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ARS Home » Plains Area » Bushland, Texas » Conservation and Production Research Laboratory » Soil and Water Management Research » Research » Publications at this Location » Publication #305985

Research Project: IMPROVING WATER PRODUCTIVITY AND NEW WATER MANAGEMENT TECHNOLOGIES TO SUSTAIN RURAL ECONOMIES

Location: Soil and Water Management Research

Title: Method to calculate soil heat flux that accounts for sunlit and shaded soil beneath row crops

Author
item Colaizzi, Paul
item Agam, Nurit - Volcani Center (ARO)
item Evett, Steven - Steve
item Kustas, William - Bill
item Cosh, Michael
item Mckee, Lynn

Submitted to: ASA-CSSA-SSSA Annual Meeting Abstracts
Publication Type: Abstract Only
Publication Acceptance Date: 5/20/2014
Publication Date: 11/20/2014
Citation: Colaizzi, P.D., Agam, N., Evett, S.R., Kustas, W.P., Cosh, M.H., Mckee, L.G. 2014. Method to calculate soil heat flux that accounts for sunlit and shaded soil beneath row crops [abstract]. ASA-CSSA-SSSA Annual Meeting Abstracts. Paper No. 73-4. CDROM.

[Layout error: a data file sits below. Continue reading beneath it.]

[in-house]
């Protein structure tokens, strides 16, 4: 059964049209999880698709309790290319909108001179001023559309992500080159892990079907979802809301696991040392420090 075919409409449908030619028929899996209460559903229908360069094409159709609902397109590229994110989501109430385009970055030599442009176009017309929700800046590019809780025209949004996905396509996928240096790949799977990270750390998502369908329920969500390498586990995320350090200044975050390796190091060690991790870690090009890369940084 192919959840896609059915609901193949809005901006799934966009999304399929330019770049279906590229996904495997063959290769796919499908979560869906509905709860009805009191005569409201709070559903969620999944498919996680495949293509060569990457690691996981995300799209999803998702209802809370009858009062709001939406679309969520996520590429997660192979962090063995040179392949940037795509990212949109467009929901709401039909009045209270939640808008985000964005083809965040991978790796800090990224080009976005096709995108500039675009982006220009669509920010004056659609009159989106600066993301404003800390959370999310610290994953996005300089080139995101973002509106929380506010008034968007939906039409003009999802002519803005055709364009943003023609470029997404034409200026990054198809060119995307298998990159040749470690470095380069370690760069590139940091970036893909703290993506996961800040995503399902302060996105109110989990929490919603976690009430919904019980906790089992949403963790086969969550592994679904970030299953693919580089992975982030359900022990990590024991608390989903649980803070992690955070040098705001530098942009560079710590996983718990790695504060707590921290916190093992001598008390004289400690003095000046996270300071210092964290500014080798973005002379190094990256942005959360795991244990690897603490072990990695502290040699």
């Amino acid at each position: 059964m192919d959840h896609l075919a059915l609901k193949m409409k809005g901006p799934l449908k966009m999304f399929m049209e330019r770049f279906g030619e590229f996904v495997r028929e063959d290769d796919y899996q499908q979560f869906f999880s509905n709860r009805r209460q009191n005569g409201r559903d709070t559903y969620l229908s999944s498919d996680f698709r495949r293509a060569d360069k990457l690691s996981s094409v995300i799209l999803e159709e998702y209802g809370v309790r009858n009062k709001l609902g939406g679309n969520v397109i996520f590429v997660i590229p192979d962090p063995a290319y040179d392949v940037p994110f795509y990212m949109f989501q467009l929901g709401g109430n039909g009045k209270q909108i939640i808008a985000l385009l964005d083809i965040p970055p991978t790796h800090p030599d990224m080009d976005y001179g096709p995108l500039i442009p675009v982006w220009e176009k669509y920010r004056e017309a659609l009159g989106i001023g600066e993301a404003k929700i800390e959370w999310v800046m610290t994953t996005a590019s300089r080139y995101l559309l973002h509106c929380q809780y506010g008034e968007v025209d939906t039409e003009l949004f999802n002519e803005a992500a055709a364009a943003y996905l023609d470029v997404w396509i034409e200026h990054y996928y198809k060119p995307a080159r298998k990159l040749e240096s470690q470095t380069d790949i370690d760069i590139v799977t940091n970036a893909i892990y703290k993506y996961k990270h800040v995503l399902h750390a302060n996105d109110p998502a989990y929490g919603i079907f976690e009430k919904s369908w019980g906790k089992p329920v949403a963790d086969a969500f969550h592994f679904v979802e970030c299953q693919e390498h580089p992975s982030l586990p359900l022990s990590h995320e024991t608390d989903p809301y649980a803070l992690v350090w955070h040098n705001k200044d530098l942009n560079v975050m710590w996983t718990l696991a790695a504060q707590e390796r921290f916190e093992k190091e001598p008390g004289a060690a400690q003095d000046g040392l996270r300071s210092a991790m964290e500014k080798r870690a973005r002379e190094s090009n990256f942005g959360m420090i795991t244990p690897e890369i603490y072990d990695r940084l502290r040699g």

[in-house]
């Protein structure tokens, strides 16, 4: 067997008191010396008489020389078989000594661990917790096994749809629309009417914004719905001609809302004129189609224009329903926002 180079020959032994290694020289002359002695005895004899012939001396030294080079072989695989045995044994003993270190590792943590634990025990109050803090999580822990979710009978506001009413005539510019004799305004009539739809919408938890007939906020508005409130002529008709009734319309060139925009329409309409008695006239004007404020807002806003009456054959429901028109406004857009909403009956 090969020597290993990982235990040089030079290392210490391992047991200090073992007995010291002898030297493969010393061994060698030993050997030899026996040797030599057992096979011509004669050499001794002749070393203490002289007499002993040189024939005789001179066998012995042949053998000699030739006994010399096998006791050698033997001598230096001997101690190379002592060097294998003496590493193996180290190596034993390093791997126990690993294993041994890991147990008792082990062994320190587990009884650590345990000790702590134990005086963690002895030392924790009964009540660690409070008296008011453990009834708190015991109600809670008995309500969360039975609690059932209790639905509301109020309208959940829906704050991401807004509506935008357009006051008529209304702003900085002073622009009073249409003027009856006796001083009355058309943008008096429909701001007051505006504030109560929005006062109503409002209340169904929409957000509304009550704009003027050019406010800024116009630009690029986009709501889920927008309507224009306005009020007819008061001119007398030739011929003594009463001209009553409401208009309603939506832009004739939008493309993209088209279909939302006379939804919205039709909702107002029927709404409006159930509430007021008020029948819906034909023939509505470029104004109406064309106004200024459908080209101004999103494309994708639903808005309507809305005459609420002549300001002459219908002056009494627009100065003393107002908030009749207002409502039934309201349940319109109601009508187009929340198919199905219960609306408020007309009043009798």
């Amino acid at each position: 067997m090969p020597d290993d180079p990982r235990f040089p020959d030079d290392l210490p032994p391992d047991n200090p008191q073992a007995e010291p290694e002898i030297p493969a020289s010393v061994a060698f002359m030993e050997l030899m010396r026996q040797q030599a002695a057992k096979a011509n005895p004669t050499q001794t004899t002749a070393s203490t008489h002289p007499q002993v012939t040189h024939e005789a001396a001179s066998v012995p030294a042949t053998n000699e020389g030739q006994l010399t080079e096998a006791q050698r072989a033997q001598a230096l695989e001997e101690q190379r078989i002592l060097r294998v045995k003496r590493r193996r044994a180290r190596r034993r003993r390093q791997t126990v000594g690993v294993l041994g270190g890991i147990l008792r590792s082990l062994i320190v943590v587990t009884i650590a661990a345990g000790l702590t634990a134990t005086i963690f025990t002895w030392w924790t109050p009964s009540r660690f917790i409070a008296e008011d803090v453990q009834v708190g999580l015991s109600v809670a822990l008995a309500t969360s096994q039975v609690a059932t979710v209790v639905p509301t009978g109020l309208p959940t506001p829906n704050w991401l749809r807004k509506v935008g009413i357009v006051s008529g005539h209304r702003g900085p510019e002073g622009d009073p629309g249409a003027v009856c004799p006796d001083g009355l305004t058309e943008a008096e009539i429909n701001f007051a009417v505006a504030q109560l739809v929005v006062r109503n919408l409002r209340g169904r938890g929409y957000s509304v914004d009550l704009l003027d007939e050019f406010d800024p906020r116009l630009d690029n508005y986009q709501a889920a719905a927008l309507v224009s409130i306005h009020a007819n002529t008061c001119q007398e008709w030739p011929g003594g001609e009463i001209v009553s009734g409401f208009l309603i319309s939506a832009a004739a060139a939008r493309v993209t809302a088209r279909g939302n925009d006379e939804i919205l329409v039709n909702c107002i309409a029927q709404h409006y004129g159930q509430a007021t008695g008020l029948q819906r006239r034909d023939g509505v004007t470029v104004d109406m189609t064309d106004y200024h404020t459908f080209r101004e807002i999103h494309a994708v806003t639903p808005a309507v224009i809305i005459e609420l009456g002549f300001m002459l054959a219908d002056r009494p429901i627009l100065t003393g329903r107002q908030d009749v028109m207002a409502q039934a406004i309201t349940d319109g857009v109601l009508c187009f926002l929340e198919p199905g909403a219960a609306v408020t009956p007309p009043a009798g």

Interpretive Summary:

Technical Abstract: Soil heat flux (G) is a component of the soil-plant-atmosphere energy balance, and can have significant impact on evapotranspiration (ET), especially for incomplete canopies. Most ET models calculate G as a fraction of net radiation (Rn), which is usually suitable for full canopy cover and spatial scales on the order of tens of meters or greater. However, sensor-driven ET models often consider much smaller spatial scales, where G has been shown to have large variation across interrows of row crops with partial canopy cover. This is related to differences in soil illumination and shading, which varies with row orientation, and may be of importance where rows are circular such as in center pivot fields. A method is proposed to calculate G that accounts for sunlit and shaded soil but does not require additional information beyond that typically required to calculate Rn. The method is tested by comparing calculated surface G to that derived from calorimetric correction of soil temperature and heat flux measured below the surface. Measurements were obtained at five locations across a crop interrow for two row orientations. The method resulted in closer agreement between calculated and calorimetrically-derived G values compared with calculations by models that ignored the effects of sunlit and shaded soil. This new method should result in more accurate modeling of ET at within-field scales.